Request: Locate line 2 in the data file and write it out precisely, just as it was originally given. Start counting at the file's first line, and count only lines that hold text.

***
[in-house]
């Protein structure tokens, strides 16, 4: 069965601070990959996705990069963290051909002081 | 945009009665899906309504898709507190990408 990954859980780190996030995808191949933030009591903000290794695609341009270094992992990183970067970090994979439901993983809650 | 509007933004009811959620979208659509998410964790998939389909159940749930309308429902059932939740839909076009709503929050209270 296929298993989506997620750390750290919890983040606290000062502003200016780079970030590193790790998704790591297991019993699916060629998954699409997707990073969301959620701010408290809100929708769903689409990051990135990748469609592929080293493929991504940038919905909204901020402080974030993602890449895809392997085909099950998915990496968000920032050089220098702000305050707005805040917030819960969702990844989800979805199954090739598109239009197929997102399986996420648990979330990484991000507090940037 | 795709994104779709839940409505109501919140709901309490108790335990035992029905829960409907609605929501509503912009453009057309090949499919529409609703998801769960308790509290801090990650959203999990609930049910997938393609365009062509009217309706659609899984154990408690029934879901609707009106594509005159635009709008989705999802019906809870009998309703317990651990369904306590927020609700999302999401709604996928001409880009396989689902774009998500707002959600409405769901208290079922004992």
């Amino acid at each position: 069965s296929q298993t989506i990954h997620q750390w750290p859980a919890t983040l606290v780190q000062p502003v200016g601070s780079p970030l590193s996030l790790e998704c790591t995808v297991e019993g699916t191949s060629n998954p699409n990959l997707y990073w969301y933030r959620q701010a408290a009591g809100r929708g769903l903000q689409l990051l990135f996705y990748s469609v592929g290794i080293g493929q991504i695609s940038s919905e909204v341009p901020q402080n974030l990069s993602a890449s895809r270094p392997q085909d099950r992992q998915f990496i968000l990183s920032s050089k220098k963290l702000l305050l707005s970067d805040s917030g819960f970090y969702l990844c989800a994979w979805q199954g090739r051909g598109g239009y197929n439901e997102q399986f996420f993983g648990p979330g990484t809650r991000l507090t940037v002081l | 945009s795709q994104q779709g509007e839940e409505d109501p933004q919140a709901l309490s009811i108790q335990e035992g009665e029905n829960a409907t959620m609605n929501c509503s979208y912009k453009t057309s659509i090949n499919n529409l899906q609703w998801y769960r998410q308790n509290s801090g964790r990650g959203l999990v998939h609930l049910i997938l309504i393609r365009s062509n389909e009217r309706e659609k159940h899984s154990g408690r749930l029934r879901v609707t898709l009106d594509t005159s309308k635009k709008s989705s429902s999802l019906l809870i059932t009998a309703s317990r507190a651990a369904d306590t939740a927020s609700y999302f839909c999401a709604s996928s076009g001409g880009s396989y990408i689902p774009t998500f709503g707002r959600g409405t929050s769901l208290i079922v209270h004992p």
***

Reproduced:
């Protein structure tokens, strides 16, 4: 069965601070990959996705990069963290051909002081 | 945009009665899906309504898709507190990408 990954859980780190996030995808191949933030009591903000290794695609341009270094992992990183970067970090994979439901993983809650 | 509007933004009811959620979208659509998410964790998939389909159940749930309308429902059932939740839909076009709503929050209270 296929298993989506997620750390750290919890983040606290000062502003200016780079970030590193790790998704790591297991019993699916060629998954699409997707990073969301959620701010408290809100929708769903689409990051990135990748469609592929080293493929991504940038919905909204901020402080974030993602890449895809392997085909099950998915990496968000920032050089220098702000305050707005805040917030819960969702990844989800979805199954090739598109239009197929997102399986996420648990979330990484991000507090940037 | 795709994104779709839940409505109501919140709901309490108790335990035992029905829960409907609605929501509503912009453009057309090949499919529409609703998801769960308790509290801090990650959203999990609930049910997938393609365009062509009217309706659609899984154990408690029934879901609707009106594509005159635009709008989705999802019906809870009998309703317990651990369904306590927020609700999302999401709604996928001409880009396989689902774009998500707002959600409405769901208290079922004992």